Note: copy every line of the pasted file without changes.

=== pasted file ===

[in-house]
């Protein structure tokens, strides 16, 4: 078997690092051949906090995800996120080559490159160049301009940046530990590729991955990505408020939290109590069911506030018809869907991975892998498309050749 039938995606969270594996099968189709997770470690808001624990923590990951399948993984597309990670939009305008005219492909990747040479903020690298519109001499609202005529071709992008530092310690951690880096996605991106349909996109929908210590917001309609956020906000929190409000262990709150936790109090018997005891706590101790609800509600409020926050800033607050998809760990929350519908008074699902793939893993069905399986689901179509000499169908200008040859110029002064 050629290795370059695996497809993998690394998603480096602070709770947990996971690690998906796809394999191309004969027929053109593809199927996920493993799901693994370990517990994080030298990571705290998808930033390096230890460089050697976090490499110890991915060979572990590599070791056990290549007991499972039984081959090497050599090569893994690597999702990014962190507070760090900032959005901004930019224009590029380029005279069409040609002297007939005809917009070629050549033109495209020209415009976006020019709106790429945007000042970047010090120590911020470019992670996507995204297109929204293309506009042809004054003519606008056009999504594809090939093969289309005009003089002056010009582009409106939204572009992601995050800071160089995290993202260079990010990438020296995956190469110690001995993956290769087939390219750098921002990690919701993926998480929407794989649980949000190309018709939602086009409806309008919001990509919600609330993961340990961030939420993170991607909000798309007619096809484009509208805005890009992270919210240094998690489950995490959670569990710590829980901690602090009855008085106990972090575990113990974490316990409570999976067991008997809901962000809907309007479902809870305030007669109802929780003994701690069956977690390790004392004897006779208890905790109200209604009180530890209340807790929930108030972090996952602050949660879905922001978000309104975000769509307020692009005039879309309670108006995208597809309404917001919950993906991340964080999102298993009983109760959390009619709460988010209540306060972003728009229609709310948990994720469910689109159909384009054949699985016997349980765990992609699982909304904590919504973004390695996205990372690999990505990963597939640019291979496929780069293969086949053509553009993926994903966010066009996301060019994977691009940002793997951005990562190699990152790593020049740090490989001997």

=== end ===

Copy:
[in-house]
């Protein structure tokens, strides 16, 4: 078997690092051949906090995800996120080559490159160049301009940046530990590729991955990505408020939290109590069911506030018809869907991975892998498309050749 039938995606969270594996099968189709997770470690808001624990923590990951399948993984597309990670939009305008005219492909990747040479903020690298519109001499609202005529071709992008530092310690951690880096996605991106349909996109929908210590917001309609956020906000929190409000262990709150936790109090018997005891706590101790609800509600409020926050800033607050998809760990929350519908008074699902793939893993069905399986689901179509000499169908200008040859110029002064 050629290795370059695996497809993998690394998603480096602070709770947990996971690690998906796809394999191309004969027929053109593809199927996920493993799901693994370990517990994080030298990571705290998808930033390096230890460089050697976090490499110890991915060979572990590599070791056990290549007991499972039984081959090497050599090569893994690597999702990014962190507070760090900032959005901004930019224009590029380029005279069409040609002297007939005809917009070629050549033109495209020209415009976006020019709106790429945007000042970047010090120590911020470019992670996507995204297109929204293309506009042809004054003519606008056009999504594809090939093969289309005009003089002056010009582009409106939204572009992601995050800071160089995290993202260079990010990438020296995956190469110690001995993956290769087939390219750098921002990690919701993926998480929407794989649980949000190309018709939602086009409806309008919001990509919600609330993961340990961030939420993170991607909000798309007619096809484009509208805005890009992270919210240094998690489950995490959670569990710590829980901690602090009855008085106990972090575990113990974490316990409570999976067991008997809901962000809907309007479902809870305030007669109802929780003994701690069956977690390790004392004897006779208890905790109200209604009180530890209340807790929930108030972090996952602050949660879905922001978000309104975000769509307020692009005039879309309670108006995208597809309404917001919950993906991340964080999102298993009983109760959390009619709460988010209540306060972003728009229609709310948990994720469910689109159909384009054949699985016997349980765990992609699982909304904590919504973004390695996205990372690999990505990963597939640019291979496929780069293969086949053509553009993926994903966010066009996301060019994977691009940002793997951005990562190699990152790593020049740090490989001997």